Since its beginnings in 2001, the Digital Humanities Summer Institute (DHSI) at the University of Victoria has grown to become a leading institute for training in the digital humanities (DH). This year, more than 600 participants flocked to Victoria, BC for an intensive week of DH workshops and extracurricular activities. I was there among the multitudes, attending for a fourth time, so DH@Berkeley, now a sponsor of DHSI, invited me to offer some advice for interested students looking forward to the summer of 2015.

Starting next year, DHSI will expand again, offering 40 week-long courses divided among three weeks, from June 1-19. Given all of these offerings, even DH veterans might feel a bit overwhelmed. For newcomers, I would give the following advice:

  • Research the courses, beyond just the titles and descriptions. Courses at DHSI are often changing, and many of them are new—some might still be in production. Become familiar with the background and research areas of the instructor(s). This will be a good indication of whether the course will be helpful for you. Meanwhile, the more established courses will have plenty of alums, so ask around, and by all means, tweet.
  • Pick a course that teaches skills. This is a point specifically for newcomers to DH, who are looking to learn something new but don’t necessarily know what they should be learning. There are plenty of people who have projects that require fluency with specific tools, but for those that don’t, I think it is better to learn skills than tools. (For a longer explanation of this point, see my blog.)
  • Check to see whether the course teaches something you can use. Whether your course teaches a tool or a skill, make sure that what is being taught is useful for your research area. This is especially relevant for those of us who work with materials in non-Western and classical languages. For me, the question "Is it Unicode compliant?" has become something of a mantra.

Participants at DHSI can attend a rich variety of extra-curricular activities. For newcomers, these offer a chance to learn more about the variety of DH research, projects, tools, and skills, and they are also a great chance to meet people.

  • Curated Presentations. The Institute Lectures, Colloquium talks and poster session, and Birds-of-a-Feather round-table talks bring dozens of researchers and scholars to present in a variety of formats. This year, I presented a poster at the colloquium, and I highly recommend that other young scholars do this. Though poster sessions are rare in the humanities, and a poster doesn’t carry the same prestige as a talk, presenting a poster at DHSI is a great opportunity; you will have a chance to share your work with many people, and you can have more in-depth and more personal conversations than would be possible with a typical 10 or 20 minute paper presentation.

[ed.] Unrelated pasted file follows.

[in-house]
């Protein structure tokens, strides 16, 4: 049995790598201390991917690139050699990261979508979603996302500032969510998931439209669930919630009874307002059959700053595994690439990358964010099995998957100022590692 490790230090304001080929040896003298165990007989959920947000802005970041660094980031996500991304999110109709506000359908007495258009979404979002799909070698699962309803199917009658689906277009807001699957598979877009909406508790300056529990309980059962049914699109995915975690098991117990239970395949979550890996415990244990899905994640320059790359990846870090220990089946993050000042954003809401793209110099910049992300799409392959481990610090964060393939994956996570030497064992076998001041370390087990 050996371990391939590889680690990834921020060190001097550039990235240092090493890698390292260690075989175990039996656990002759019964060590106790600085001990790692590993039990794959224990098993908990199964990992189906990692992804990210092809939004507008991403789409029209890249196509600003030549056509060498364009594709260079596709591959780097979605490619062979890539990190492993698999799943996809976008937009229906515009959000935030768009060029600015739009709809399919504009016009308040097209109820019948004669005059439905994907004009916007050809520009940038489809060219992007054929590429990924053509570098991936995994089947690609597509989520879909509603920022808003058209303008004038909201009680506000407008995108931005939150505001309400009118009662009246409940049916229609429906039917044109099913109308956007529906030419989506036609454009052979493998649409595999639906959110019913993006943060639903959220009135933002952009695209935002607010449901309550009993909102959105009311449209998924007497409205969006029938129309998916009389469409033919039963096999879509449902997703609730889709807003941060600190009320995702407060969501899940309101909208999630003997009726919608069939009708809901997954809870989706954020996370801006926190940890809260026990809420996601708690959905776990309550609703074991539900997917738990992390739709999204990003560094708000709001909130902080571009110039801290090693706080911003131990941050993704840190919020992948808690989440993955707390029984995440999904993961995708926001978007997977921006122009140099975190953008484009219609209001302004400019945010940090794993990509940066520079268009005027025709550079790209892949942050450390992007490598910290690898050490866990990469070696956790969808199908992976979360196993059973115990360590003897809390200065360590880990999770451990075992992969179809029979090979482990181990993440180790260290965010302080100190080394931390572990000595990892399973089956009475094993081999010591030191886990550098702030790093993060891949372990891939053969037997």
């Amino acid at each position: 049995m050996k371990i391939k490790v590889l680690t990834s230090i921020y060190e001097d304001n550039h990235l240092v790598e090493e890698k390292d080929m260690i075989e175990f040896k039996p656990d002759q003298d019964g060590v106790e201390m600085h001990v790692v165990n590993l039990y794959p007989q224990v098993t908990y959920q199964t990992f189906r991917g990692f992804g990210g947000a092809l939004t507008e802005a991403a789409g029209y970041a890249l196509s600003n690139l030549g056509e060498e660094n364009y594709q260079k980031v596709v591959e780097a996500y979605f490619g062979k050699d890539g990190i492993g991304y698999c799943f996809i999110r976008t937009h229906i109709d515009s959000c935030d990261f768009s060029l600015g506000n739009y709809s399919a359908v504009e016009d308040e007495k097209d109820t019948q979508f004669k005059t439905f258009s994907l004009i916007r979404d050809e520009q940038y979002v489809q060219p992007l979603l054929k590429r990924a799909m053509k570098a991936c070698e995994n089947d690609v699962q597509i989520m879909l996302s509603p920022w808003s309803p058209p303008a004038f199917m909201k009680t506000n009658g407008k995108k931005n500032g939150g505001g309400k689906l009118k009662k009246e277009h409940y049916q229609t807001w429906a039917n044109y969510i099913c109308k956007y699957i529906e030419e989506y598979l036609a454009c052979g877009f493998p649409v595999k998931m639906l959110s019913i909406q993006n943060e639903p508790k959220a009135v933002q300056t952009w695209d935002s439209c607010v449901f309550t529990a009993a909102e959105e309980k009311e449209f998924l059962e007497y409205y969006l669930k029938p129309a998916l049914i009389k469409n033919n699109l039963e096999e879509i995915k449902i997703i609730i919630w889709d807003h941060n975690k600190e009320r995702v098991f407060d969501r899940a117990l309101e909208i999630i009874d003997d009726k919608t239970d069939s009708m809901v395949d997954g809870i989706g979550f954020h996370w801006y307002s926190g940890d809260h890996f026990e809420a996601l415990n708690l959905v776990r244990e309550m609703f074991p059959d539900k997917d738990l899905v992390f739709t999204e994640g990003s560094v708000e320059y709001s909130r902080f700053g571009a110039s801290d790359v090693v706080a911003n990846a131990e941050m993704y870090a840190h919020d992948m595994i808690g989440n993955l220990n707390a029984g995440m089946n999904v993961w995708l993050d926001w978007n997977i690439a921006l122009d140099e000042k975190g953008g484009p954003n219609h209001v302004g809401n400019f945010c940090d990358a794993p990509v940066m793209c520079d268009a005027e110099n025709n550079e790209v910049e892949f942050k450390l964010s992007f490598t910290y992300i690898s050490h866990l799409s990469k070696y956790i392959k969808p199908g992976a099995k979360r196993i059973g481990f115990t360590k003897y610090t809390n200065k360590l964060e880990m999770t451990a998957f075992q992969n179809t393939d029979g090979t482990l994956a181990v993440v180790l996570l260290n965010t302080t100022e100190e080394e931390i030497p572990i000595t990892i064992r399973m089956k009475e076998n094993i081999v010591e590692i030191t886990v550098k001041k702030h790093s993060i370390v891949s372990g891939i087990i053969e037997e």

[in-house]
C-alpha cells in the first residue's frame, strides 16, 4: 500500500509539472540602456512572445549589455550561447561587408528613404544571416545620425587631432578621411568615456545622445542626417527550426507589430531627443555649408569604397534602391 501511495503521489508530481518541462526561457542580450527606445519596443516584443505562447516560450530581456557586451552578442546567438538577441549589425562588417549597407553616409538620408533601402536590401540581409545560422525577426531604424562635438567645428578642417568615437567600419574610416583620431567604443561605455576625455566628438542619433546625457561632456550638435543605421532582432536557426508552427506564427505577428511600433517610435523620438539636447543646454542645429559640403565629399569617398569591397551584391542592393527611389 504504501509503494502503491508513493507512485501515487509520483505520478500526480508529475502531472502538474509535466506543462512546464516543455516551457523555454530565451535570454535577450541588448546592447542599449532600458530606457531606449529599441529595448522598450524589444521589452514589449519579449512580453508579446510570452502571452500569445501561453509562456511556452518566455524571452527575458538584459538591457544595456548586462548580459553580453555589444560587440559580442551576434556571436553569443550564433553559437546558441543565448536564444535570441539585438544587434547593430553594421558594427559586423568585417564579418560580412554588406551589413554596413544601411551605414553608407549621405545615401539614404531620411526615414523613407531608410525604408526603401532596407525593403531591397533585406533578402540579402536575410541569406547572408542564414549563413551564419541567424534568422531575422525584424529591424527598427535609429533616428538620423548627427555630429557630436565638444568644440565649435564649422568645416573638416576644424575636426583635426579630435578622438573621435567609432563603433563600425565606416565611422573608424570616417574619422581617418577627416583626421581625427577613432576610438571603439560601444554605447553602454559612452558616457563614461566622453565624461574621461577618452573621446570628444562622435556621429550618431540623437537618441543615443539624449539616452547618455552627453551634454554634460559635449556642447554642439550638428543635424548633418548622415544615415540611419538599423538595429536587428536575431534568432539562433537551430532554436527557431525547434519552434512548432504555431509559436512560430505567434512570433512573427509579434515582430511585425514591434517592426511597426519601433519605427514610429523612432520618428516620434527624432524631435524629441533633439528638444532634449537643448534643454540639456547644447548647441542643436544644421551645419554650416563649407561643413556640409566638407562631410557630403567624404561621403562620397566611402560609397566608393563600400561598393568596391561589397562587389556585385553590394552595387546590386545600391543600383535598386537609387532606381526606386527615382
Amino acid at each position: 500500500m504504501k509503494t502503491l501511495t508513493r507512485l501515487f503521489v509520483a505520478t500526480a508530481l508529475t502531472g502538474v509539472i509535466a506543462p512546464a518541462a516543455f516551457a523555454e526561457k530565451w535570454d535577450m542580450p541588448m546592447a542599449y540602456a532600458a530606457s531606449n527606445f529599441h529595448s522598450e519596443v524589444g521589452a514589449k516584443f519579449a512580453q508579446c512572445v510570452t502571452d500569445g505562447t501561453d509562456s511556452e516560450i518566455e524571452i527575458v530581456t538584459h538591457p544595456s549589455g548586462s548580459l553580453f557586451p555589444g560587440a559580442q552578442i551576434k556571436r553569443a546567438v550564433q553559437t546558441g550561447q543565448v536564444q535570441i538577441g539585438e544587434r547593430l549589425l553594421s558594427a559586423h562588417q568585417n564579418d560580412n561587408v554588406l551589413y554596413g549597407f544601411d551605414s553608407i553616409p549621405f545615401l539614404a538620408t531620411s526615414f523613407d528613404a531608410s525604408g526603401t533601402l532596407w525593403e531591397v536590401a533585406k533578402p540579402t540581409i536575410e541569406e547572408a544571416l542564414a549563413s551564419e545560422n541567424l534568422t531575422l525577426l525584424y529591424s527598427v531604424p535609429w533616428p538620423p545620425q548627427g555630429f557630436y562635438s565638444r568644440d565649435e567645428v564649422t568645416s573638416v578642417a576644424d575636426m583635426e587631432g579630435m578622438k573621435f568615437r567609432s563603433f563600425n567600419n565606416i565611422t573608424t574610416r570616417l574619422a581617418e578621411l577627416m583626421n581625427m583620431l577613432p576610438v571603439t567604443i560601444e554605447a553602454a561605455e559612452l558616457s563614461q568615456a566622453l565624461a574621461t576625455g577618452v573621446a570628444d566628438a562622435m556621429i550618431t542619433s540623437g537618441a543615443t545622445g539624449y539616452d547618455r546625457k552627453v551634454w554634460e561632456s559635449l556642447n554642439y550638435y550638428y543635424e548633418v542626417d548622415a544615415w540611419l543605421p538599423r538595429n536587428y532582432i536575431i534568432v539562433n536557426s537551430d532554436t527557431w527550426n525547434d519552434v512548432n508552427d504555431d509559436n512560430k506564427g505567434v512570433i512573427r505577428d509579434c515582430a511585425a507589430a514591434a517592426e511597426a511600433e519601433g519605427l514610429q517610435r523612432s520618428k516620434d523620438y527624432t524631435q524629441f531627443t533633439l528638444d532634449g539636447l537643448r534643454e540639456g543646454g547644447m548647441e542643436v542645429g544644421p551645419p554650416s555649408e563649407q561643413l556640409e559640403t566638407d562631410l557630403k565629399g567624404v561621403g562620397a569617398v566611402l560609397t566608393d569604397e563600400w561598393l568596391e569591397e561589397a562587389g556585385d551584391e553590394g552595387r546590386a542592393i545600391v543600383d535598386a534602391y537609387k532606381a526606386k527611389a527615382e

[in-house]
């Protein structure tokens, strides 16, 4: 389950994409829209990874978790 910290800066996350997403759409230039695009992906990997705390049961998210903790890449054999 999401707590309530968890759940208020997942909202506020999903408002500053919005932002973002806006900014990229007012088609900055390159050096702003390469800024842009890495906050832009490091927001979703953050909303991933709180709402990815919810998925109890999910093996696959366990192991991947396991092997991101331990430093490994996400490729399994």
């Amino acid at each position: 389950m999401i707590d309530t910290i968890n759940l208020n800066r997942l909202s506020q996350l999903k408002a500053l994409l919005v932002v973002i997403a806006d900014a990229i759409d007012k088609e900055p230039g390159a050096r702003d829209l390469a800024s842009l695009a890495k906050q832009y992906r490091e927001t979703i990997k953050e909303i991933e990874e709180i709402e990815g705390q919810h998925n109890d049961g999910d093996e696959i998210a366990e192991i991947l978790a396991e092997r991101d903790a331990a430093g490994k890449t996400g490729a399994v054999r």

• Unconference Sessions. Typically held during the lunch hour, DHSI hosts an unconference during the week, modelled after The Humanities and Technology Camp (THATCamp). Selected by the participants on the first day, these session focus on sharing ideas, brainstorming, and sampling new things, and often include quick workshops on popular topics like regular expressions and using the command line. Though it is difficult to give up your lunch break during an already intensive week, I highly recommend participating in these.

With so much happening at DHSI, the most important advice I can give to newcomers to DH is to speak with others. And toward that end, I would suggest using Twitter, if you don’t already. The DH community includes many active tweeters, and the best way to learn what is going on is to follow some of them. For DHSI, Twitter is also useful for finding housing, forming pick-up groups for extra-curricular activities, and asking questions about course contents and materials. If you have a question about DHSI and can phrase it in 140 characters (including the hashtag #dhsi2015), I can all but guarantee that you’ll get a quick answer.

Scott Paul McGinnis 馬吉寧 is a PhD candidate in early Chinese history, and an active participant in digital humanities groups at UC Berkeley, where has led workshops, coordinated lectures and events, and blogged on DH topics. He was the chief organizer of THATCamp Bay Area 2011, and is currently forming a group to organize THATCamp Taipei 2015. Scott also maintains a DH-themed blog at, and you can follow him on Twitter: @majining.